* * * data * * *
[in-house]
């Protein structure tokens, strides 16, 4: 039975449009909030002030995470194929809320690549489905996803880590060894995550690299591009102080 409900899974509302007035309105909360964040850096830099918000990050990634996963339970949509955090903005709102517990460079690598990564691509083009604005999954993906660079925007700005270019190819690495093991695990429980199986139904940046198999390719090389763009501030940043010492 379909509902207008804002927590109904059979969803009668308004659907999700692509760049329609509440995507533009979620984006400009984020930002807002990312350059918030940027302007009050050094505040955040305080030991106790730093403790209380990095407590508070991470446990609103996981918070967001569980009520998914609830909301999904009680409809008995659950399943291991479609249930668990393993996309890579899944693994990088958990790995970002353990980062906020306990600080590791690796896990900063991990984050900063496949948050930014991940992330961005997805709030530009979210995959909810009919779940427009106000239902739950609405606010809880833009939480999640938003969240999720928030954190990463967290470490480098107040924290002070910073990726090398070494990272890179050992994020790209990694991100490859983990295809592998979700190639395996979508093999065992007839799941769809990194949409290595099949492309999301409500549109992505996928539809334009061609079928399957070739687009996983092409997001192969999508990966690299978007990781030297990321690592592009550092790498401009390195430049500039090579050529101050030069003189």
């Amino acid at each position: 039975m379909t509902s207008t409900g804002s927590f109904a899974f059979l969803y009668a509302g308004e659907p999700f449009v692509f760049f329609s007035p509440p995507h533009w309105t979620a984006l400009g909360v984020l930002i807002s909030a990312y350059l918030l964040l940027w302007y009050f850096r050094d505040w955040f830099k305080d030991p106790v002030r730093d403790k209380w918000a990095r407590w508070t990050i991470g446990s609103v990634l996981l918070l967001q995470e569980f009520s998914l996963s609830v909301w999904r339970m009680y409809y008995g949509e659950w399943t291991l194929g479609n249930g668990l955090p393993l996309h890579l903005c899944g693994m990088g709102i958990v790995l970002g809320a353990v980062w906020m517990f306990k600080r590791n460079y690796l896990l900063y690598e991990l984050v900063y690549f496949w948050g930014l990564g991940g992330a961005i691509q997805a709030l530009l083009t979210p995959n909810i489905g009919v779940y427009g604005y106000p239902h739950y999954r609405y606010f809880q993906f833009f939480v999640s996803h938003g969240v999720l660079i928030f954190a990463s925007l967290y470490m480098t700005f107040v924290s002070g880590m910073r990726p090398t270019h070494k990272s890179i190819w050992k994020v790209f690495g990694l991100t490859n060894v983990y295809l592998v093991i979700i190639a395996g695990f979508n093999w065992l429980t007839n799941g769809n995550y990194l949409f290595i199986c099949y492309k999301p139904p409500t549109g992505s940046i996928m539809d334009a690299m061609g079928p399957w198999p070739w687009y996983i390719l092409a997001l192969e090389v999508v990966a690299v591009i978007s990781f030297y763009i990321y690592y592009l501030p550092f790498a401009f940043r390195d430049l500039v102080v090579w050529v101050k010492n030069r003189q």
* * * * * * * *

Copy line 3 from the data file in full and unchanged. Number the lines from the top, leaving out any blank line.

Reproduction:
């Amino acid at each position: 039975m379909t509902s207008t409900g804002s927590f109904a899974f059979l969803y009668a509302g308004e659907p999700f449009v692509f760049f329609s007035p509440p995507h533009w309105t979620a984006l400009g909360v984020l930002i807002s909030a990312y350059l918030l964040l940027w302007y009050f850096r050094d505040w955040f830099k305080d030991p106790v002030r730093d403790k209380w918000a990095r407590w508070t990050i991470g446990s609103v990634l996981l918070l967001q995470e569980f009520s998914l996963s609830v909301w999904r339970m009680y409809y008995g949509e659950w399943t291991l194929g479609n249930g668990l955090p393993l996309h890579l903005c899944g693994m990088g709102i958990v790995l970002g809320a353990v980062w906020m517990f306990k600080r590791n460079y690796l896990l900063y690598e991990l984050v900063y690549f496949w948050g930014l990564g991940g992330a961005i691509q997805a709030l530009l083009t979210p995959n909810i489905g009919v779940y427009g604005y106000p239902h739950y999954r609405y606010f809880q993906f833009f939480v999640s996803h938003g969240v999720l660079i928030f954190a990463s925007l967290y470490m480098t700005f107040v924290s002070g880590m910073r990726p090398t270019h070494k990272s890179i190819w050992k994020v790209f690495g990694l991100t490859n060894v983990y295809l592998v093991i979700i190639a395996g695990f979508n093999w065992l429980t007839n799941g769809n995550y990194l949409f290595i199986c099949y492309k999301p139904p409500t549109g992505s940046i996928m539809d334009a690299m061609g079928p399957w198999p070739w687009y996983i390719l092409a997001l192969e090389v999508v990966a690299v591009i978007s990781f030297y763009i990321y690592y592009l501030p550092f790498a401009f940043r390195d430049l500039v102080v090579w050529v101050k010492n030069r003189q």